© Paula Daly
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Considerate Vera (Short Story)
The first time my leg fell off I was twenty-seven.
And this was long before that dreadful Heather Mills woman was whipping hers on and off willy-nilly. Back then, I’d do anything I could to remain invisible; anything not to draw attention to myself.
It fell off for the second time last week.
I was descending the stairs outside my GP’s surgery and well, I really can’t say what happened. One minute I was upright, nodding at the young man delivering the post, and the next I was supine at the base of the steps - minus my leg.
Regrettably, the prosthesis was damaged in the fall and since my spare is currently cruising its way around the Mediterranean (in the bottom drawer of a luxury cabin aboard The Queen Mary 2), I am legless. Literally. And I now find myself at the mercy of a live-in carer. I acquiesced to appease my son, Robin. He lives in Epsom and wanted ‘peace of mind’. “After all,” he argued, “imagine if you were to fall in the middle of the night.”
“But I don’t get up in the middle of the night,” I told him. Never have. I’ve learned to hold my water.
Anyway, I let it drop because if I didn’t he’d feel compelled to send his wife up to keep an eye on me. And his wife and I are *not* on good terms. Ever since she made a big song and dance about the standards of care her mother was receiving at the nursing home she’d stuck her into.
“Vera,” she said to me, “you’ll never believe what state I found mummy in when I went on Saturday…”
“Tell me,” I replied.
“Not only was she wearing someone else’s cardigan – a cheap polyester thing – but she was wearing someone else’s TEETH!…I cried when I realised…I actually cried for her….
"Well,” she continued, “the first thing I did upon leaving was get straight on to Social Services. I mean Vera, this type of neglect just shouldn’t be happening to the elderly should it? Especially when they can’t speak up for themselves.”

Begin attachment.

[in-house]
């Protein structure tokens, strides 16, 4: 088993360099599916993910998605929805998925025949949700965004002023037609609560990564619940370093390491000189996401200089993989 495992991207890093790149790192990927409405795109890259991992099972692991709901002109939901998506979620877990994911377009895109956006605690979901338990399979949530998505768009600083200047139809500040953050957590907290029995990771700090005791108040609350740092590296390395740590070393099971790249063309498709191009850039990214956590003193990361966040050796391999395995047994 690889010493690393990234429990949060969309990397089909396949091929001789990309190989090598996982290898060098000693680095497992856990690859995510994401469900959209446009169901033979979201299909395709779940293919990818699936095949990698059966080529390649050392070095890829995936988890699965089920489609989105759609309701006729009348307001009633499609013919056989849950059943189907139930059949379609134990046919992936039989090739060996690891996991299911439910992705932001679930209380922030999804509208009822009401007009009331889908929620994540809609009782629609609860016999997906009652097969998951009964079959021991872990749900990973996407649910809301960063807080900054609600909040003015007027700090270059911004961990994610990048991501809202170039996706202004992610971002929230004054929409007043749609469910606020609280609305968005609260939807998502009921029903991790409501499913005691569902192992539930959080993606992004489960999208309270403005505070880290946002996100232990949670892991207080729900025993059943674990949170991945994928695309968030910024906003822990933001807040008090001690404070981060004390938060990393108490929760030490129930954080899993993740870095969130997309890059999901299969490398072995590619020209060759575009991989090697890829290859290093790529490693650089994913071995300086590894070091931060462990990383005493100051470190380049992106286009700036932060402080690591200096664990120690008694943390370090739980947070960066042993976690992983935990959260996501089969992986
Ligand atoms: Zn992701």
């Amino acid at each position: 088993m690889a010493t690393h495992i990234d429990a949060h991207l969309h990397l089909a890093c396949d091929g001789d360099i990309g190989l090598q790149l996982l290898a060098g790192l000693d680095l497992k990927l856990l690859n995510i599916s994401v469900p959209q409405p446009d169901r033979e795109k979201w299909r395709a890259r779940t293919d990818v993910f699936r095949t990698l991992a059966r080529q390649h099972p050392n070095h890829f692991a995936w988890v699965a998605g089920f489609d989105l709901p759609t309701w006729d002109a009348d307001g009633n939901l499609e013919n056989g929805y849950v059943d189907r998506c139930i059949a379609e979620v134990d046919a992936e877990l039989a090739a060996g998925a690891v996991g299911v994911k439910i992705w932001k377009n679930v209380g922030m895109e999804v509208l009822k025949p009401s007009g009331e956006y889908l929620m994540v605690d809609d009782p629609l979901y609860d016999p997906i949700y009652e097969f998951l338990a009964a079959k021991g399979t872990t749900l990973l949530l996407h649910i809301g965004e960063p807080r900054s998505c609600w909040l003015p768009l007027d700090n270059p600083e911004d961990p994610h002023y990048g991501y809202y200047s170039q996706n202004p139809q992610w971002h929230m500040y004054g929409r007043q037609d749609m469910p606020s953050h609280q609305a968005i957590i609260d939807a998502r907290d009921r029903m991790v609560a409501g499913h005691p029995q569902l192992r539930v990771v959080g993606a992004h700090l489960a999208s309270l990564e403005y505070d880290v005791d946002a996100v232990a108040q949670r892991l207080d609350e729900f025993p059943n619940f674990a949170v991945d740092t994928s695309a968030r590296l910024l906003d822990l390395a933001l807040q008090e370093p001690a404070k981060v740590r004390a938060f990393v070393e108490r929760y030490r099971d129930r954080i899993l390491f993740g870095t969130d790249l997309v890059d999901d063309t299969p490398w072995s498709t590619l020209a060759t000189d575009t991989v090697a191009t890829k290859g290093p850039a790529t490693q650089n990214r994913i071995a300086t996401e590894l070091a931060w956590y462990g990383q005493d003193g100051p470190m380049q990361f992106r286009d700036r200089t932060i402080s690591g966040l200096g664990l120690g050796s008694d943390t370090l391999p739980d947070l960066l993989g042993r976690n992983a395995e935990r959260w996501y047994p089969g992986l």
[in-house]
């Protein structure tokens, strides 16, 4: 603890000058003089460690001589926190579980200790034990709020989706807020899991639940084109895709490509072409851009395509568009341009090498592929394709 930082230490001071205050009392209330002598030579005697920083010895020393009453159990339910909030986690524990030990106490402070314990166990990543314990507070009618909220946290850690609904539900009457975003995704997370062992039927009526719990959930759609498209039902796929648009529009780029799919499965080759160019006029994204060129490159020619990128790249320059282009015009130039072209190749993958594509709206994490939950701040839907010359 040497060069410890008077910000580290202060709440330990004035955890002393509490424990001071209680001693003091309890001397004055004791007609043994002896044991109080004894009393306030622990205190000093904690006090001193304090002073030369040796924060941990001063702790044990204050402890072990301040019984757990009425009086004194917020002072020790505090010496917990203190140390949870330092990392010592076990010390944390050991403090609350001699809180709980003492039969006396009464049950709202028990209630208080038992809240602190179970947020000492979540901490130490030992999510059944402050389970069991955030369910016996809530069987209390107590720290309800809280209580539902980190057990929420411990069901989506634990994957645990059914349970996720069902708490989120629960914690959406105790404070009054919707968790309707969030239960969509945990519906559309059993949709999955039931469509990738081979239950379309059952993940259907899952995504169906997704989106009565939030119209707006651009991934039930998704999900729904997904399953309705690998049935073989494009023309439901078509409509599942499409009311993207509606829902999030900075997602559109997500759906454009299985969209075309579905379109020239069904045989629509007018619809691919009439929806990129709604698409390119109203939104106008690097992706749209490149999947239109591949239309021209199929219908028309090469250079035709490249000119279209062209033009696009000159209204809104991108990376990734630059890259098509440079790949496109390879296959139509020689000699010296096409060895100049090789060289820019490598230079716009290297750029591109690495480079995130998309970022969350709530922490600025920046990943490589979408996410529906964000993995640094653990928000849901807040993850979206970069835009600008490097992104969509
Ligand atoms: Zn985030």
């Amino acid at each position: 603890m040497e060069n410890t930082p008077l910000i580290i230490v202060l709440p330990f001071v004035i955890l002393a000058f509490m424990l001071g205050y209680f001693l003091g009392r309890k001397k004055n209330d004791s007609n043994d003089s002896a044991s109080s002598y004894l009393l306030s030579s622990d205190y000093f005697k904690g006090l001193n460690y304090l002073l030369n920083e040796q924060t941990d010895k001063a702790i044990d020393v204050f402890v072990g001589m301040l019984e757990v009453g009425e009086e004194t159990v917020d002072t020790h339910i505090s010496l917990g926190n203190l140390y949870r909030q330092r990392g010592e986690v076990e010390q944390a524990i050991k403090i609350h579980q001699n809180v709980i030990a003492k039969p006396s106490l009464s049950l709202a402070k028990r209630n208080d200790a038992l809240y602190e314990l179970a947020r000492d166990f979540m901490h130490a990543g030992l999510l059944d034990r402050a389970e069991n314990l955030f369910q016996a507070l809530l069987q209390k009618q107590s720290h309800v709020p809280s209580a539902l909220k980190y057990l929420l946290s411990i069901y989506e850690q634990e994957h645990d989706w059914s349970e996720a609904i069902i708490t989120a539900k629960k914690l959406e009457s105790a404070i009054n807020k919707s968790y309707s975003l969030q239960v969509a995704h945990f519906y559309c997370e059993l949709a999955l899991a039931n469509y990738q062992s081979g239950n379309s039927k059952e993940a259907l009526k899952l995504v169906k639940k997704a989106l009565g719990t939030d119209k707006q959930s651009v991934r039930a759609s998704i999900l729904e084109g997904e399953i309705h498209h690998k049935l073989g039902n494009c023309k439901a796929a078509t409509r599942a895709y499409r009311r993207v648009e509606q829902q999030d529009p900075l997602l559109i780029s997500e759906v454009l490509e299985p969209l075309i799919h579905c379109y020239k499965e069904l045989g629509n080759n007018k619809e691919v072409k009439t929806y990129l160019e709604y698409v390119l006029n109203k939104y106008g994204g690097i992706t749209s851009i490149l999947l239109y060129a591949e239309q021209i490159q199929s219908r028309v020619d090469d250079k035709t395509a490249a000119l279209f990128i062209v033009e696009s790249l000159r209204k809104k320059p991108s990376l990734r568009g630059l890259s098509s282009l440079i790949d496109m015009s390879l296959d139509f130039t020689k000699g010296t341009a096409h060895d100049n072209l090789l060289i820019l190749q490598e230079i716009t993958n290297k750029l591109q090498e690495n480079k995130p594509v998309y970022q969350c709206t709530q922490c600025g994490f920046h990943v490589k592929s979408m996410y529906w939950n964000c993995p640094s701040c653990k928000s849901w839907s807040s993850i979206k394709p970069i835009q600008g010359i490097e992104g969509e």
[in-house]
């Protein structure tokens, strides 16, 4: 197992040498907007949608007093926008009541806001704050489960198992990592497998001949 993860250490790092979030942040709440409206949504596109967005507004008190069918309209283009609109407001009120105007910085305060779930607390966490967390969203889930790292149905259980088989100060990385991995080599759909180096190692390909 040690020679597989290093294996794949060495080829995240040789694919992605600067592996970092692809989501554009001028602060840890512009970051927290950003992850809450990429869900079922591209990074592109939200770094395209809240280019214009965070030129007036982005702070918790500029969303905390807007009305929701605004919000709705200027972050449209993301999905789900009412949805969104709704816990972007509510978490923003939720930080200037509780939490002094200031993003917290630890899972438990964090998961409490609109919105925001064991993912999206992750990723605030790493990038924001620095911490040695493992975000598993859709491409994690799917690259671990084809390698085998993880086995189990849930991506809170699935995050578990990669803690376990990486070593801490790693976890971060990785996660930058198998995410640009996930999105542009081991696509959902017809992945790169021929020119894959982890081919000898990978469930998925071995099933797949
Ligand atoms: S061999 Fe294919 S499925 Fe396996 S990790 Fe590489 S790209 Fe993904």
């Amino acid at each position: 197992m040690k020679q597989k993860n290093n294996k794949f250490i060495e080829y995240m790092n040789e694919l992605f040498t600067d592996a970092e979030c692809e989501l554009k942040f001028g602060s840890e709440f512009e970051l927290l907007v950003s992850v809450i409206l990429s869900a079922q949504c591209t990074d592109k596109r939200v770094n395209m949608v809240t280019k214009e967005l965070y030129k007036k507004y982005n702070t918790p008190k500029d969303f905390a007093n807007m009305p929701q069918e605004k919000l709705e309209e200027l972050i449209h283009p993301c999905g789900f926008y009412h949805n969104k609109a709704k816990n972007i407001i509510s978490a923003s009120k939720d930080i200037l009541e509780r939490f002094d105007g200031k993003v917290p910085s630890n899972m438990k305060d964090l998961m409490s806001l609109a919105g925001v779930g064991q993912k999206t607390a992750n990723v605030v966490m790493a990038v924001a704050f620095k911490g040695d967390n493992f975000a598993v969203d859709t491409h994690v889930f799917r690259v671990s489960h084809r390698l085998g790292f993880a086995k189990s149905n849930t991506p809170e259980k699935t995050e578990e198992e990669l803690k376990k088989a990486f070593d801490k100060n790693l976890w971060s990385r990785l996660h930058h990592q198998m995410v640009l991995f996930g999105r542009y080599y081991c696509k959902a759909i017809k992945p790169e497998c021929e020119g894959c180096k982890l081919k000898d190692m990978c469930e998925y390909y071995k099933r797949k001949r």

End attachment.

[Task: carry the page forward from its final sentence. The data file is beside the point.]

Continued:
I’d heard all this before. Valerie could witter on for hours about her mother’s sub-standard care. I think in a strange way being hyper-critical made her feel less guilty about deserting her.
“There’s only one thing you can do, Valerie,” I said firmly. “Remove your mother at once from that institution and take her home with you…”
Valerie burst into tears and I received a stern phone call from Robin the following day instructing me to show more sensitivity. Of course I feigned innocence, proclaiming I was just trying to offer a solution to what seemed to be an ongoing problem but Robin wasn’t fooled. “Mother,” he said to me, “I know what you’re up to.”
So, to keep in his good books, I agreed to his suggestion of the carer and now find myself staring down at the plate in front of me and tutting out loud. I’d asked the agency for a non-smoking, agnostic driver - with her own car.
I was sent an imbecile.
“Michelle?” I call out. She’s in the kitchen doing goodness knows what. She pops her head around the door and fixes a smile on her face for me. I’ve been patient with her up until now, but this…this is unacceptable. “You’ve cut my meat up again,” I say to her.
“Oh,” she replies, averting her gaze.
“It’s a leg that I’m missing, you know?” and she flinches. “Not an arm.”
She’s an odd looking woman, Michelle. A cloud of nesty hair orbits her unusually small head and her huge eyes, set wide apart, seem to take up the whole of her face. I can’t make my mind up if she’s pretty as a doll or favours the look of an Eastern European prostitute.
“I’m so sorry,” she says looking down at my plate. “Most of the ladies I work for like me to cut their meat up for them. Should I get you a fresh plate?”
“No.” I say, spearing a rectangular piece of Bernard Matthews’ Turkey Roast into my mouth. “No point wasting it,” and I shoo her away again.
I’ll keep her one week, I decide.
One week will be enough time to satiate Robin. One week will be ample time for my new prosthesis to arrive. And I can make use of her while she’s here - she can do my high level dusting. Actually, now that I’m looking at them, I see the sitting room curtains could do with a wash as well. And that light fitting’s not been down in well over a year. “Michelle?” I sing, sweetly this time and smile to her as she comes into the room drying her hands on her apron.
“You finished?” she asks.
“Mmm, yes thank you, it was lovely.”
“Really?” she’s says, eyeing me suspiciously.
“Well, maybe not lovely. Bernard sure as hell doesn’t eat his own turkey or he’d know it tastes like meat-flavoured blancmange, but I appreciate your making it all the same…The vegetables were very nice, but less gravy next time. I like it just on the meat, not swimming all over the plate.”